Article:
Famous Spanish Festivals

Things to do in Spain

Spain has been a great favorite for travel and history buffs alike. It has a rich tapestry of cultures with wars and peace. This rich history has led to a permanent environment of festivals and celebrations in Spain. The Spaniards are hearty and happy people who love to make happy moments.

However, there are a few festivals that not be very happy or may end in some tragedies. We will discuss the most famous festivals in this country. But before that, if you are planning a trip to Spain do have a look at their National Holidays Calendar. Apart from the national holidays if you get to experience any of the festivals then your trip is totally lit!

La Tomatina Festival

The happiest and fun event globally known is the La Tomatina Festival. This festival dates back to 1945 and has a funny history of people actually fighting during a parade. This then became a festival that happens on the last Wednesday of every August in Bunol – a town in Valencia.

The rules are simple for this festival. You come to the town, try to reach up and get the ham that is hoisted at a greased pole. Everyone has an hour to do it. While the pole is greased heavily so that nobody can take the ham. This all happens until 11 am. After that, the trucks of ripe tomatoes are unloaded and thousands of fun-loving locals and tourists make sure to squash the tomato in their hands and then throw at everyone.

The only thing important is to make the tomato soft to not hurt anyone. The town is red all over literally!

San Fermin

The Bull Run has the highest recall with people when they talk of Spain. San Fermin though touted as dangerous and not very ethical still has hundreds of tourists coming in.

This festival is celebrated between the 6th and 14th of July. This goes on for a week and it begins from the Plaza Santo Domingo going through the streets of Pamplona and finally finishing in the bullring.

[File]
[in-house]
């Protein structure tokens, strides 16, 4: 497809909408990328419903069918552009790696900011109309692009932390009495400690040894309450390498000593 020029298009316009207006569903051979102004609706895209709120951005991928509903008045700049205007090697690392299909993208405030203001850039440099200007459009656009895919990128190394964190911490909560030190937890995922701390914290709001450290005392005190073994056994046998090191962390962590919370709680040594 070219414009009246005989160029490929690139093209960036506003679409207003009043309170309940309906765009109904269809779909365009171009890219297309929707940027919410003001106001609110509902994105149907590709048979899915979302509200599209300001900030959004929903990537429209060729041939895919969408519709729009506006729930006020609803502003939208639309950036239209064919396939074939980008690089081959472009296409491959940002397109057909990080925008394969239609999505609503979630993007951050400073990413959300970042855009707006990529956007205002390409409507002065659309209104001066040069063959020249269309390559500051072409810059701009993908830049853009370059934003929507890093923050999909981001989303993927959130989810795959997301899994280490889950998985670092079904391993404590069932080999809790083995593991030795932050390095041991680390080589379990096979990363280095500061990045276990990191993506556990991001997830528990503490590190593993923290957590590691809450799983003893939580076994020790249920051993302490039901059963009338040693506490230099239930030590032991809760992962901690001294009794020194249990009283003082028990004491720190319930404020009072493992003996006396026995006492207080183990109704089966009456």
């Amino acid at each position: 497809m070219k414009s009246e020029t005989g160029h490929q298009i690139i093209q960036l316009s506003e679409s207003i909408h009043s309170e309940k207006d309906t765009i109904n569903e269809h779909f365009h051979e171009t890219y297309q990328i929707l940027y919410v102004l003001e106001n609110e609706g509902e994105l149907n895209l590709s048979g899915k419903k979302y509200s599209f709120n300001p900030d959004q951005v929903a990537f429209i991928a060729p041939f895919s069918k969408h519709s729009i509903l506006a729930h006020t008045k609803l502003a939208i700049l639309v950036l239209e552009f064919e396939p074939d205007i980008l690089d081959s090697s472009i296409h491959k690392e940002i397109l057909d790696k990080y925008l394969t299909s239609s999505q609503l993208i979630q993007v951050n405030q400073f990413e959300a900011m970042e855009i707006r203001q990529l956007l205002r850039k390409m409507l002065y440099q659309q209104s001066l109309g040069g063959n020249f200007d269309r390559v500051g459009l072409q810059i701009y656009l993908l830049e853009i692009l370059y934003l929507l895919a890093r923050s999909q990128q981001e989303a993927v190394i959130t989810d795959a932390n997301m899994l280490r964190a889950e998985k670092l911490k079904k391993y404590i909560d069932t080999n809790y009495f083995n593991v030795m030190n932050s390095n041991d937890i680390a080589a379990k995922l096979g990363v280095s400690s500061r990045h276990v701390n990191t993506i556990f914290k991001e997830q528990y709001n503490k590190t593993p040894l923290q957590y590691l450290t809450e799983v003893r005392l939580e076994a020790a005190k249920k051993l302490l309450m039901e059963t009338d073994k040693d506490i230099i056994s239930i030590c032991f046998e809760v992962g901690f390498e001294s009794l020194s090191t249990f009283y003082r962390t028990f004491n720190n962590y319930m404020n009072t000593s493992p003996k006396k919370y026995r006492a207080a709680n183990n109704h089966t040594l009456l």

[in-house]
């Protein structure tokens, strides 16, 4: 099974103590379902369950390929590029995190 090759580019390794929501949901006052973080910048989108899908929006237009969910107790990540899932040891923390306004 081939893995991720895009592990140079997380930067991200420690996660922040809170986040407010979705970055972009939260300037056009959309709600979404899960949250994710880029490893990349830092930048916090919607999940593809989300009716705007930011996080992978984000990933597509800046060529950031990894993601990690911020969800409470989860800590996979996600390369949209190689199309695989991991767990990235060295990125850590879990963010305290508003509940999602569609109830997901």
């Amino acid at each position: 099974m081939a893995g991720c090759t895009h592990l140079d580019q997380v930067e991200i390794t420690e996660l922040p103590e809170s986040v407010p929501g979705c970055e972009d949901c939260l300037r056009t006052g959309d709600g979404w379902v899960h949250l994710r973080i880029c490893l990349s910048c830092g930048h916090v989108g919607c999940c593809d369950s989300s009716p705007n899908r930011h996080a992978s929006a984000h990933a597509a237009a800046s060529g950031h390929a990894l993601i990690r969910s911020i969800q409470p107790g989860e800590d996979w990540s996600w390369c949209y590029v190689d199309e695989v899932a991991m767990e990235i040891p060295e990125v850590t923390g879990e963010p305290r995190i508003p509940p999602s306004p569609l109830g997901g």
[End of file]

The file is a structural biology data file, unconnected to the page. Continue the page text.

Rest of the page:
Semana Santa

Spain has had a fair share of change of religious occasions and history. As it is a Roman Catholic country by a majority, this event is of significance to the Spaniards. The week before Easter the whole country has many processions and floats taken out and carried through the cities for the final destination. Live music adds more fun to the parade and procession.

Las Fallas

This one is full of colors, art, and beauty that eventually is finished! This festival is slated in March in Valencia. The festival is said to have begun in 1784 to commemorate Saint Joseph.

The people create gorgeous paper mache figures imaginary as well as famous people’s ss figures.  These paper sculptures are eye-dazzling and flaunted all around the city with music and festivity. A huge bonfire is lit on the last day. All of the and in it, most of these beautiful sculptures are burnt down.

The burning part is basically a pagan tradition that the people still follow as just the addition of colors and bonfire to the event.

The Wine Fight

Who says no to free booze all over the place? Nobody

On the Saint Peter’s Day, people in Rioja gather for this high energy event. The wine production of this area is exemplary. To top that off, locals and foreigners get to experience the fun by first following the tradition of a walk ending with a small mass.

Once the small ritual is over, the whole crowd gets ready with buckets, bottles or fistfuls of wine to throw at each other. This is some real merry making.

La Merce Festival

If someone is planning a trip to Barcelona better align their stay around this festival.  This festival commemorates the Roman Catholic feast that falls around the fall season. There is music, dance, tall human towers of people in the city having fun, and major street processions.

 Make your Barcelona trip memorable in September by seeing this musical festival.

April Fair – Seville

This festival falls in April and celebrated wholeheartedly in Seville. April fair is your treat,f you want to see everything that is truly Spanish in terms of costumes, love, and merrymaking. Following two weeks of  Semana Santa, this celebration begins.

For a week this city embraces party life like there is no tomorrow. People wear Traditional clothes with families enjoying food and music and people walking on roads and in carriages like it was another era.

People from all over Europe come to experience this festival.

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